One of the reasons the AD-700 has been lauded over is its ability to accurately place things in space. This is called the “head-stage” by some, which is an aural illusion which simulates how we locate things by sound. For example, if we recorded the events in a room and you were there with the microphone, we’d hope that a sound that you heard to your far left in real life, would come from the same “place” when played back from the recording. Some headphones are really good at this type of aural imaging especially if the listener is trained well, and this is one of them.
The sound stage is huge, and of all my headphones it seems to have the most space. In fact, while gaming I’ll hear sounds that just absolutely fool me and make me think what I’m hearing is actually in the real world. I’ll look around, realize it was from the game, and go back to what I was doing. In spite of already experiencing it many times, it never fails to fool me.
The overall presentation is best described as laid back. They are just so relaxing and warm, because they are not very forward with their presentation; they’re not particularly great to listen to if you’re occupying yourself with other things, but when you dig in deep it’s all there.
One of the things I like most about this headphone is their low distortion. They won’t distort until well beyond tolerable volume levels. The other side of that coin is they seem to get better at the higher end of the listenable volume range, and often times, company sitting only 4 feet from me will complain about how loud they are. This means you’ll always be tempted to bring the volume up, and this makes them a poor choice for those who share a home, because undoubtedly they’ll enjoy the music less than you.
Play Test 1 – Unreal Tournament 3
Realizing that I hadn’t very much playtime in games that demanded strong presentation of audio positioning, I fired up Unreal Tournament 3 and played through several matches on the map Defiance, and played against bots. I wasn’t particularly looking for a challenge but I did learn a few new tricks for that map.
There were several times where I was able to figure out where the fighting was based on sound, but to be perfectly honest, I don’t think the game is very good at handling sound. Sound appeared to come from “that way”, or “this way”, with almost a complete disregard for walls, and other obstacles. This means you know what direction things are, but you usually can’t tell where exactly. I wouldn’t say it was a high end audio system they were using in Unreal Tournament 3.
One of the most convincing and believable sound effects I heard was the Stinger fire, which appeared to have the best treble of all the weapons. Also, due to its constant firing, you could really lock onto it, as the sound never just went away. Once you grab a stinger and spool it up, you’re hesitant to relax the trigger. It’s just a fun gun to shoot, and keep shooting in game.
Another note, most people who played Unreal Tournament would place you on the map not because of positional audio, but from what they heard. If you hear the sound effect for a sniper rifle pickup you know they are at the sniper rifle rack. If you hear an elevator engage, the enemy is at an elevator. So from what I can see, if you’re playing Unreal Tournament 3 a lot, sound stage is far less important than sound separation.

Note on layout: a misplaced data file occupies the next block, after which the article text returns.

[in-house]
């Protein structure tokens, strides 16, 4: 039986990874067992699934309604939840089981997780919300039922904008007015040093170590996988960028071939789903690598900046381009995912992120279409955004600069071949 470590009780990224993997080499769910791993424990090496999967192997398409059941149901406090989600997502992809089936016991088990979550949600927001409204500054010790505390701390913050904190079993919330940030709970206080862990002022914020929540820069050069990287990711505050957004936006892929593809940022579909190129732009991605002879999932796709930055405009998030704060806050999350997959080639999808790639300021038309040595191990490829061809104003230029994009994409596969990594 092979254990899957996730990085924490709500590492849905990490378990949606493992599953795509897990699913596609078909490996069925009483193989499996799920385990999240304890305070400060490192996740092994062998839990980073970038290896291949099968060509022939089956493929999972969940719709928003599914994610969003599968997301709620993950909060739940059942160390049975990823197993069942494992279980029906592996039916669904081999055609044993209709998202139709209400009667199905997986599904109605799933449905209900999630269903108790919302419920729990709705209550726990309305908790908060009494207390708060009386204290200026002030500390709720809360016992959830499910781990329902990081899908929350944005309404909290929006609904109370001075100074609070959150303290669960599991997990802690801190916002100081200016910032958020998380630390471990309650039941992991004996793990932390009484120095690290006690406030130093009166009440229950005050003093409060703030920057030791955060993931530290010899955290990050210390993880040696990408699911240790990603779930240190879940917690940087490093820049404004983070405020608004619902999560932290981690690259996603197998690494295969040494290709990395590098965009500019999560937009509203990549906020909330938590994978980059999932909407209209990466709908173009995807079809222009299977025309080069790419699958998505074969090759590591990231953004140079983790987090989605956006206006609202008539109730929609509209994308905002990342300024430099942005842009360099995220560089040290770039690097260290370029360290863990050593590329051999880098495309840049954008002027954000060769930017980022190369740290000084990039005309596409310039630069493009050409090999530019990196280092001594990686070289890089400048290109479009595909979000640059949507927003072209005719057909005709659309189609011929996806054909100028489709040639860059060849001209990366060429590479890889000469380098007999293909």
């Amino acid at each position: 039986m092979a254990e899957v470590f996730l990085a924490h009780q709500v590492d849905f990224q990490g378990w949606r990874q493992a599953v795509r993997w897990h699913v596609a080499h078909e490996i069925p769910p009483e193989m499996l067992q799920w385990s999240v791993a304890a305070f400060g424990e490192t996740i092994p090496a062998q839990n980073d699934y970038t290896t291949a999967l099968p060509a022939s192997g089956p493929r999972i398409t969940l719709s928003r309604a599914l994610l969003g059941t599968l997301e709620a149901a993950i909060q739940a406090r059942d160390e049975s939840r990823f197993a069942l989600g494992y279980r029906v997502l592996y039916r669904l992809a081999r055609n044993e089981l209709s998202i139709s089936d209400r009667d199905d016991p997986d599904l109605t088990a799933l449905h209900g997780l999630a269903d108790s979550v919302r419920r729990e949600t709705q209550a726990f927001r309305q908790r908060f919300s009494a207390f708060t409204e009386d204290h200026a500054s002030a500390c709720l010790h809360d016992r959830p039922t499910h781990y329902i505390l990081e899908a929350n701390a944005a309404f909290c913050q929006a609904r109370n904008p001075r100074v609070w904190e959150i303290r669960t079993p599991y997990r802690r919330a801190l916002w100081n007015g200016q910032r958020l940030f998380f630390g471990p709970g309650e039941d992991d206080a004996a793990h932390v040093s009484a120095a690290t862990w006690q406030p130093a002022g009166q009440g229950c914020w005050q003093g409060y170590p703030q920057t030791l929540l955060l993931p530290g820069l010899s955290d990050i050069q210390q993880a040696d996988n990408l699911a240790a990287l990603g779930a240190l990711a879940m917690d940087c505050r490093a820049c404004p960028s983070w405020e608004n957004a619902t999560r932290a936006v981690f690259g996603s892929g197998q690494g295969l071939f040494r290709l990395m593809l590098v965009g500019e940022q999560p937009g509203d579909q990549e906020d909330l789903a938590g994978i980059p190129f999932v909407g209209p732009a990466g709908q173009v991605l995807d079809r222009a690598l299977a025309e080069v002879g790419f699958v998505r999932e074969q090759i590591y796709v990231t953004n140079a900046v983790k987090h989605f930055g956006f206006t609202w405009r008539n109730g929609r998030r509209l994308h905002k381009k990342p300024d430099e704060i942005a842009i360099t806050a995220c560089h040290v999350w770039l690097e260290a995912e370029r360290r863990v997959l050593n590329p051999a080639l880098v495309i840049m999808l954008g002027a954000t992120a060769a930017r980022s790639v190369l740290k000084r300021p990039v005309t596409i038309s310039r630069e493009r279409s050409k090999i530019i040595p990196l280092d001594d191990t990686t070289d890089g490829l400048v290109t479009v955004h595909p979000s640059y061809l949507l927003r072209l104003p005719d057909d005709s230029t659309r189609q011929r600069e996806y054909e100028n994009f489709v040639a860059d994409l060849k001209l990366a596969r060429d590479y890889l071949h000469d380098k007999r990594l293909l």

As I said, I am pretty convinced that the game’s audio engine isn’t spectacular, so I’m moving on to another game, see you in the next section.
Play Test 2 – Counter Strike: Source
After knocking out the first test, I moved onto something that was far less familiar territory: something I was very bad at (was, and am). My first foray into Counter Strike: Source in a few years, and strictly to test these headphones. I have never gotten the tactical/strategic shooter genre. I’ve always been better or at least more at home in more hectic/speedy type games like Unreal and Quake.
I did find that the audio engine in CS:S was a lot better, as it heeded obstacles, and sounded a lot more realistic. The plinks as bullets hit the walls could be placed to a wall, and you could then locate where the bullet originated with some fast logic (not all weapons were perfectly audible, due to silencers). Placement was typically good, not super spot on like I’m sure some headphones can provide, but it was good. Gun shots were loud and reverberated into the air and could be heard from most places. You could place gunfights into specific rooms based on what you heard.
Unfortunately, there was always so much going on that it was hard to figure out where things were or what was going on. Gunfire was everywhere, and no matter where I turned I was sure to die. Audio placement was good, and I can’t complain about the headphones. I still hate Counter Strike though.
Here I will listen to a few of my favourite songs and simply comment on what I hear. I select songs that specifically appeal to me and seem to be noteworthy in some way. I will also include in brackets, the file type it was encoded to.
D’yer Mak’yer by Led Zeppelin, on Houses of the Holy [FLAC]
To my left and back is a guy making sounds with his mouth to the beat, the singer is near him, but more centered (to the beat boxer’s right, behind me). The drummer is back and left, and you can almost place his drums individually as you can tell they’re coming from different places; I could swear he has two snares, to his left and right and when striking them both it’s absolutely head filling. His drum set sounds huge. The guitarist is to the right, and is playing an electric. The whole song has a reggae sort of sound to it. This song places you on stage, and facing the crowd, with the band behind you.